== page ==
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UN presses Yemen warring parties for six-month truce extension

US President Joe Biden (L) meets Saudi Arabian Crown Prince Mohammed bin Salman (R) at Alsalam Royal Palace in Jeddah, Saudi Arabia on July 15, 2022 [Royal Court of Saudi Arabia/Anadolu Agency]
US President Joe Biden (L) meets Saudi Arabian Crown Prince Mohammed bin Salman (R) at Alsalam Royal Palace in Jeddah, Saudi Arabia on July 15, 2022 [Royal Court of Saudi Arabia/Anadolu Agency]

The United Nations is pushing Yemen's warring parties to agree to a six-month truce extension, two sources familiar with the talks said, which would be the longest in the seven-year-old conflict as international pressure grows on both sides to end the war, Reuters reports.

Peace efforts gained a boost after US President Joe Biden visited Saudi Arabia last week, where he announced an agreement with the Saudi leadership to "deepen and extend" the ceasefire expiring on 2 August. The war has pitted a coalition led by Riyadh against Yemen's Iran-aligned Houthis since 2015.

However UN Special Envoy for Yemen, Hans Grundberg, has to address strong grievances from both sides before they accept a further renewal of the existing two-month truce deal that first took hold in April, the sources said.

Saudi quagmire in Yemen - Cartoon [Latuff/MiddleEastMonitor]

Saudi quagmire in Yemen – Cartoon [Carlos Latuff/MiddleEastMonitor]

If agreed, the six-month extension would be the biggest step so far in the UN process towards resolving a conflict that has killed tens of thousands of people and left millions facing famine in a severe humanitarian crisis.

"The proposal (for a six-month extension) has been with the parties for some time now," one of the sources said.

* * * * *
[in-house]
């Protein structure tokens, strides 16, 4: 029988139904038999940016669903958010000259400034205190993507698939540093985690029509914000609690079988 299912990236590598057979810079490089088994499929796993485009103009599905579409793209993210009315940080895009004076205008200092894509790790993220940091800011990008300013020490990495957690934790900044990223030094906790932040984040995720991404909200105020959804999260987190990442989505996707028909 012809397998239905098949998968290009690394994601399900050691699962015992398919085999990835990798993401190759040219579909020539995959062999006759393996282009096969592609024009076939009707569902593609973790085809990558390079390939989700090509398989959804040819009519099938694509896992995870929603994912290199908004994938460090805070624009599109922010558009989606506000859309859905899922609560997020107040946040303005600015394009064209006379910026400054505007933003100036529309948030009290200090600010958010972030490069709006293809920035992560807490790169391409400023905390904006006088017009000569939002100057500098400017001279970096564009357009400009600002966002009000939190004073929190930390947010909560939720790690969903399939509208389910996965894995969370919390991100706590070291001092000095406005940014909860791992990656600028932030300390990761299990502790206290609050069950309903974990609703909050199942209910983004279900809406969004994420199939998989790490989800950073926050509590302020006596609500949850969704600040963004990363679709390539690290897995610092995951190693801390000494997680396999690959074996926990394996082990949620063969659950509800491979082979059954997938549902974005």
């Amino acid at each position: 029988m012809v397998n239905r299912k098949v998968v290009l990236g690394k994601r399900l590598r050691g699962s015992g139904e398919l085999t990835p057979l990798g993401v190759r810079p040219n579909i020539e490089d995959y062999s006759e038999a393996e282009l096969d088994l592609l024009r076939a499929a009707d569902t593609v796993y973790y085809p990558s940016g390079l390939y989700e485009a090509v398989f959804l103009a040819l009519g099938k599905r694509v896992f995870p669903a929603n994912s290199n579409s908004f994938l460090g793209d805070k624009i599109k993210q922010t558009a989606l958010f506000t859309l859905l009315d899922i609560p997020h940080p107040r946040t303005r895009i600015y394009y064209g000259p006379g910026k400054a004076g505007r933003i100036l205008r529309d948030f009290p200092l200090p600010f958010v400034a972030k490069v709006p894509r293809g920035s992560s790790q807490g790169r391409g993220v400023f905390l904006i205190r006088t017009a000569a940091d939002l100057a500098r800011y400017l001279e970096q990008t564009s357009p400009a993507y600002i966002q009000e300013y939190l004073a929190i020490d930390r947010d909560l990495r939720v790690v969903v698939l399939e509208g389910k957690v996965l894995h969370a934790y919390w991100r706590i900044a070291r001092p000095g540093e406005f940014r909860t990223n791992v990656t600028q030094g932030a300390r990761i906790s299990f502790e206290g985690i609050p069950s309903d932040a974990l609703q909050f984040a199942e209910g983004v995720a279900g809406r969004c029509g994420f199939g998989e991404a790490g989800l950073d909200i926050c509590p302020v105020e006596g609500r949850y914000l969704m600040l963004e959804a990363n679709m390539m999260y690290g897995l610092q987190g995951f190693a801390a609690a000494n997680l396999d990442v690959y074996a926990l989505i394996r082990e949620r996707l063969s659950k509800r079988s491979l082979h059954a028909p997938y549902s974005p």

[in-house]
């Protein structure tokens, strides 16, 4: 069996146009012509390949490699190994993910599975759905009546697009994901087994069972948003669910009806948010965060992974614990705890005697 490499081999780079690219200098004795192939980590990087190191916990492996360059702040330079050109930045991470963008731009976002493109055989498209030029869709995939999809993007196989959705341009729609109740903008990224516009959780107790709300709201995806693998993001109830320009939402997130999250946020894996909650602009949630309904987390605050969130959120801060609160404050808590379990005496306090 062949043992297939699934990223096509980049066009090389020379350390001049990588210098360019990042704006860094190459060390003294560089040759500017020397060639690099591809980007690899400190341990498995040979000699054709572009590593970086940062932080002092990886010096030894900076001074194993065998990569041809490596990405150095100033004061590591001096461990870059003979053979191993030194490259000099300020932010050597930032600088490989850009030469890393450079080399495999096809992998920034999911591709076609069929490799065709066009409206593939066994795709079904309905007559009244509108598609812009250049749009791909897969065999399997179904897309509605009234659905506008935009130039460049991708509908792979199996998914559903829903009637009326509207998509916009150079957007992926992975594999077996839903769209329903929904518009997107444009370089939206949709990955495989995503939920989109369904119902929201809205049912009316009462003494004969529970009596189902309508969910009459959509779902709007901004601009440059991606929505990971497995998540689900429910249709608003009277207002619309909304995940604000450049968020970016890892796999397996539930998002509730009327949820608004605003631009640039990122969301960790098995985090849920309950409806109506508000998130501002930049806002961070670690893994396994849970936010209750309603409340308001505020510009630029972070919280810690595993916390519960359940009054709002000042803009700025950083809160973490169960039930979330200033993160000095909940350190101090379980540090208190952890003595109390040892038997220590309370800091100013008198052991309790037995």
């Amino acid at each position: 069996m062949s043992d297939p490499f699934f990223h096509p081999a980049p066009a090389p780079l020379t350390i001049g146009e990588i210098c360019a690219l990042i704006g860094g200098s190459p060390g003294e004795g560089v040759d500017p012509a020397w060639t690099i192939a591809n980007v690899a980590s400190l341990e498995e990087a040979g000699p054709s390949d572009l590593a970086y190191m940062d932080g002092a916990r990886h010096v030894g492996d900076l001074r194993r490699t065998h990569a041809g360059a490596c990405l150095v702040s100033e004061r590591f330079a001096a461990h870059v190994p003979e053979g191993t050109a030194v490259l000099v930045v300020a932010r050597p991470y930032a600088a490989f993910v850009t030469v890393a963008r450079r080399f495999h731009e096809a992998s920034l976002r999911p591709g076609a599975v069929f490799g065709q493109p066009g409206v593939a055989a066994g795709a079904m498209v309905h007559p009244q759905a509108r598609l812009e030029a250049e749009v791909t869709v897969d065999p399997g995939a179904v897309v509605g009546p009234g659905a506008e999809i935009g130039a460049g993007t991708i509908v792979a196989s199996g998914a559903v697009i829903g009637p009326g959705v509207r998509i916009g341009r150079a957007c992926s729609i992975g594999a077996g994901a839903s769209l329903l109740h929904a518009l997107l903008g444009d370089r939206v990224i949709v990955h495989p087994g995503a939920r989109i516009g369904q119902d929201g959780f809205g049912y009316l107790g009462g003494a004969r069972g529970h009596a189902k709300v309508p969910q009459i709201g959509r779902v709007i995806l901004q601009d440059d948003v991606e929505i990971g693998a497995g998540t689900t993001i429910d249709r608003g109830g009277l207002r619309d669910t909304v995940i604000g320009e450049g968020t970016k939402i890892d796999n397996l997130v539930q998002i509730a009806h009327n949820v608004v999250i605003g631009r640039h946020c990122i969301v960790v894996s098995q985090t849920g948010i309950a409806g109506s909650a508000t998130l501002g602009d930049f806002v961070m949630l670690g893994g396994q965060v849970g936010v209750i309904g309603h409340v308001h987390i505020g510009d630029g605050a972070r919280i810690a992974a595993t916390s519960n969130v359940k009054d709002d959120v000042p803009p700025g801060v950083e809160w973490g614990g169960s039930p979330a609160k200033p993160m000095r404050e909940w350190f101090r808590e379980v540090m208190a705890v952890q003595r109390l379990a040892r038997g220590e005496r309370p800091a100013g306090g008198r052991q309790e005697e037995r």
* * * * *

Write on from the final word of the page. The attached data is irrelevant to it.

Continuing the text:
Grundberg will, in the coming days, travel to Oman, where the Houthis' chief negotiator is based, and to Yemen's southern port city of Aden, where the Saudi-backed government is headquartered, for discussions, the source added.

Ismini Palla, spokesperson for Grundberg's office, said the UN Envoy has been discussing with the parties the renewal of the current truce, including the possibility of extending it for a longer period but "cannot discuss details at this time".

"Mr. Grundberg will continue his extensive engagements with the parties in the coming days," Palla told Reuters by email. "We hope that the parties will engage with his efforts constructively … that they do not miss this opportunity to reach a just and sustainable end to the conflict in Yemen."


Both sides have been frustrated about implementation of the full terms of the deal, which included allowing fuel ships to dock into Houthi-held Hudaydah port, some commercial flights from the capital, Sana'a, which is also under the group's control, and talks to re-open roads in the disputed Taiz region.

The sources said that the Saudi-backed authorities blame the Houthis for not re-opening main roads in Taiz and accuse them of not sharing tax revenues from Hudaydah port, while the Movement accuses the coalition of reducing the number of fuel ships arriving at Hudaydah over recent weeks, and says Egypt has not allowed more than one flight from Sana'a to Cairo.

Sources at Cairo Airport said Egypt needed more security checks for Sana'a flights over concerns about militant activity in north Yemen. The flights will be allowed if requirements are met but any movement on the issue is not expected imminently, the sources added.

There was no immediate response from Yemen's government, Houthi officials and Egypt's Foreign Ministry to Reuters requests for comment.

Representatives from the United States, Britain, Saudi Arabia, the United Arab Emirates and Oman, a group known as "Quint", held virtual talks on Monday to discuss the truce extension, and US Envoy for Yemen, Timothy Lenderking, is expected to begin a visit to the region on Tuesday, one of the sources said.

Saudi Arabia has been trying to exit the costly war that has tarnished its image and led Washington to slap restrictions on arms sales to Riyadh. The Biden administration is considering resumption of US sales of offensive weapons to the Kingdom, but any final decision is expected to hinge on success in establishing a permanent ceasefire in Yemen, four people familiar with the matter have said.

READ: Houthis offer a new peace initiative to end the war in Taiz

International OrganisationsIranMiddle EastNewsSaudi ArabiaUAEUNYemen
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